Gender expression is the way an individual outwardly presents a gender, including their choice in clothing, grooming, mannerisms, and overall appearance and behavior. The way an individual expresses their gender does not always align with their gender identity. This is especially true for closeted transgender or genderqueer people. Additionally, the way society views a specific gender expression may change over time. This is especially highlighted in the gender expression of wearing pants. While it was once regarded as a masculine trait to wear pants (and feminine to exclusively wear skirts), the expression of wearing pants is now gender-neutral. For most individuals, gender expression is a mix of both masculine and feminine traits.
For more information (and helpful diagrams) on how to distinguish between assigned sex, gender identity and gender expression, check out this handout.
TrevorSpace is an initiative of the Trevor Project that brings together an international community of LGBTQIA+ young people ages 13 to 24. This community is a great space for young LGBTQIA+ people to meet new friends and connect with like-minded people.
Gender Spectrum offers free online groups for preteens, teenagers, parents, caregivers, and other family members and adults. These groups allow young LGBTQIA+ individuals (and the people who support them) to build community and connect with others who have similar experiences.
Empty Closets is an online discussion forum where anyone ages 13 and older can join a wide range of discussions on identity, sexuality and coming out.
Facebook group MTF/FTM Hangout/Support is an online community of more than 2,000 transgender individuals who support each other through every stage of transition and beyond.
CenterLink's online database connects individuals with a local LGBT community center.
Meetup can be used to find local groups of transgender individuals in your area. Just search "trans" in their menu bar.
To find a doctor who can perform gender-confirming surgeries, search TransHealthCare's database here.
To find an LGBTQIA+ competent medical professional in a variety of specialties, search OutCare's database here.
Online options for gender-affirming care include Folx Health and Plume. These subscription-based services connect individuals with LGBTQIA+ affirming medical professionals who specialize in prescribing estrogen and testosterone.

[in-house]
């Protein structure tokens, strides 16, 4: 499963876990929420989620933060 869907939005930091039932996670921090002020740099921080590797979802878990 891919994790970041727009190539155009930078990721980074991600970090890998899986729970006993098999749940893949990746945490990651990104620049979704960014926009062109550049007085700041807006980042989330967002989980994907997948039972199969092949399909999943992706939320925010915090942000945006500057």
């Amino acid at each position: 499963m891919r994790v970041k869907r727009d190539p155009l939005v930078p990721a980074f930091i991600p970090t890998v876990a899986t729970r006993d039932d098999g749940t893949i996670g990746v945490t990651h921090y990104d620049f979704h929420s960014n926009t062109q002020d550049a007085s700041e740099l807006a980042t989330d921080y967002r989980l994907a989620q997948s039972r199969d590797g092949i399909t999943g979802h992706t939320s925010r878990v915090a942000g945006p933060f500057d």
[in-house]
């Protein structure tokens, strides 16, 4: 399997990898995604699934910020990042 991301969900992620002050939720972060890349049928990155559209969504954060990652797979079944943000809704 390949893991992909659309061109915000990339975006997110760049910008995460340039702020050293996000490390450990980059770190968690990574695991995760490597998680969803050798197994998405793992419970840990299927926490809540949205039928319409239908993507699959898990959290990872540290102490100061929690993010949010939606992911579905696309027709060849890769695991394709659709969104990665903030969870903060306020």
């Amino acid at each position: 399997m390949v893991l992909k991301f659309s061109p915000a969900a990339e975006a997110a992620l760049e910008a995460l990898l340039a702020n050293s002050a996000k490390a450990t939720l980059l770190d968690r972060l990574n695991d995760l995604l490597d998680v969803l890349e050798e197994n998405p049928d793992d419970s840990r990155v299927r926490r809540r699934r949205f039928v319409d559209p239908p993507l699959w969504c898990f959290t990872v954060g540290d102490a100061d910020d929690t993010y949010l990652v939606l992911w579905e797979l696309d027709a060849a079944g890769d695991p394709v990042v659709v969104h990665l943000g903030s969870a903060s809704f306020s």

Another option for low-cost, transgender-inclusive medical care is your local Planned Parenthood location. Many centers offer education, sexual health services, HRT, support groups and referrals to other local LGBTQIA+ friendly doctors.
This helpful guide from MoneyGeek gives an extensive overview of the costs of different medical procedures for gender-affirming care. This resource also dispenses advice and tips from four financial experts for financing gender-confirming surgery.
This resource from Strong Families provides a step-by-step guide for LGBTQIA+ individuals to select the healthcare insurance plan that is best for them.
Additionally, several organizations offer grants or scholarships to help transgender individuals pay for medical transition:
The Trevor Project is the world's largest suicide prevention and crisis intervention organization for LGBTQIA+ young people. You can reach their hotlines by chatting on its website, texting START to 678-678 or calling 1-866-488-7386. The Trevor Project website also has many resources and blog posts about various LGBTQIA+ topics.
Trans Lifeline is both a hotline—call 877-565-8860 to speak with a transgender or nonbinary peer operator 24/7—and an online resource that includes helpful information on ID changes, self-care tools and community support.
Pride Counseling is a subscription-based service that matches therapists who specialize in the LGBTQIA+ community with individuals who wish to see a professional therapist. This online model allows individuals to seek mental health care from the privacy of their home on their own schedule.